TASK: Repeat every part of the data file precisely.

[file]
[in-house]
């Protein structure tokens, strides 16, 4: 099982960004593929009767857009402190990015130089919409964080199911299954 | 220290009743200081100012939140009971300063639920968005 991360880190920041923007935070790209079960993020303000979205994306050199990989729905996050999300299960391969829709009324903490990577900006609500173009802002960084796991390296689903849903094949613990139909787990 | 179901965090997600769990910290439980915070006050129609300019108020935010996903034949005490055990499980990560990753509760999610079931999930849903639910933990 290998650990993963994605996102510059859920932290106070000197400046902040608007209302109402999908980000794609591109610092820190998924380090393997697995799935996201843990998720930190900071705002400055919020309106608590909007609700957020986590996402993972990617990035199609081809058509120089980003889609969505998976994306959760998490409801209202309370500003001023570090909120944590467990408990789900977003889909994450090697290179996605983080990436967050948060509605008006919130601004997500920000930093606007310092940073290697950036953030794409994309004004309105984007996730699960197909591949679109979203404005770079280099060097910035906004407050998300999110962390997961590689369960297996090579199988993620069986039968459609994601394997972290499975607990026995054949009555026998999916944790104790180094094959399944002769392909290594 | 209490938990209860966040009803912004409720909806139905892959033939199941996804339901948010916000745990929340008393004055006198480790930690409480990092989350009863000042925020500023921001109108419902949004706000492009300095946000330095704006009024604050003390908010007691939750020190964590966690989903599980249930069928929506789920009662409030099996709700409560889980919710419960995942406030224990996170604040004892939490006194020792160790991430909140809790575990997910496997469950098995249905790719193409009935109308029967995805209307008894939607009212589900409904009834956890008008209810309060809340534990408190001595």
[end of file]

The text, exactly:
[in-house]
């Protein structure tokens, strides 16, 4: 099982960004593929009767857009402190990015130089919409964080199911299954 | 220290009743200081100012939140009971300063639920968005 991360880190920041923007935070790209079960993020303000979205994306050199990989729905996050999300299960391969829709009324903490990577900006609500173009802002960084796991390296689903849903094949613990139909787990 | 179901965090997600769990910290439980915070006050129609300019108020935010996903034949005490055990499980990560990753509760999610079931999930849903639910933990 290998650990993963994605996102510059859920932290106070000197400046902040608007209302109402999908980000794609591109610092820190998924380090393997697995799935996201843990998720930190900071705002400055919020309106608590909007609700957020986590996402993972990617990035199609081809058509120089980003889609969505998976994306959760998490409801209202309370500003001023570090909120944590467990408990789900977003889909994450090697290179996605983080990436967050948060509605008006919130601004997500920000930093606007310092940073290697950036953030794409994309004004309105984007996730699960197909591949679109979203404005770079280099060097910035906004407050998300999110962390997961590689369960297996090579199988993620069986039968459609994601394997972290499975607990026995054949009555026998999916944790104790180094094959399944002769392909290594 | 209490938990209860966040009803912004409720909806139905892959033939199941996804339901948010916000745990929340008393004055006198480790930690409480990092989350009863000042925020500023921001109108419902949004706000492009300095946000330095704006009024604050003390908010007691939750020190964590966690989903599980249930069928929506789920009662409030099996709700409560889980919710419960995942406030224990996170604040004892939490006194020792160790991430909140809790575990997910496997469950098995249905790719193409009935109308029967995805209307008894939607009212589900409904009834956890008008209810309060809340534990408190001595």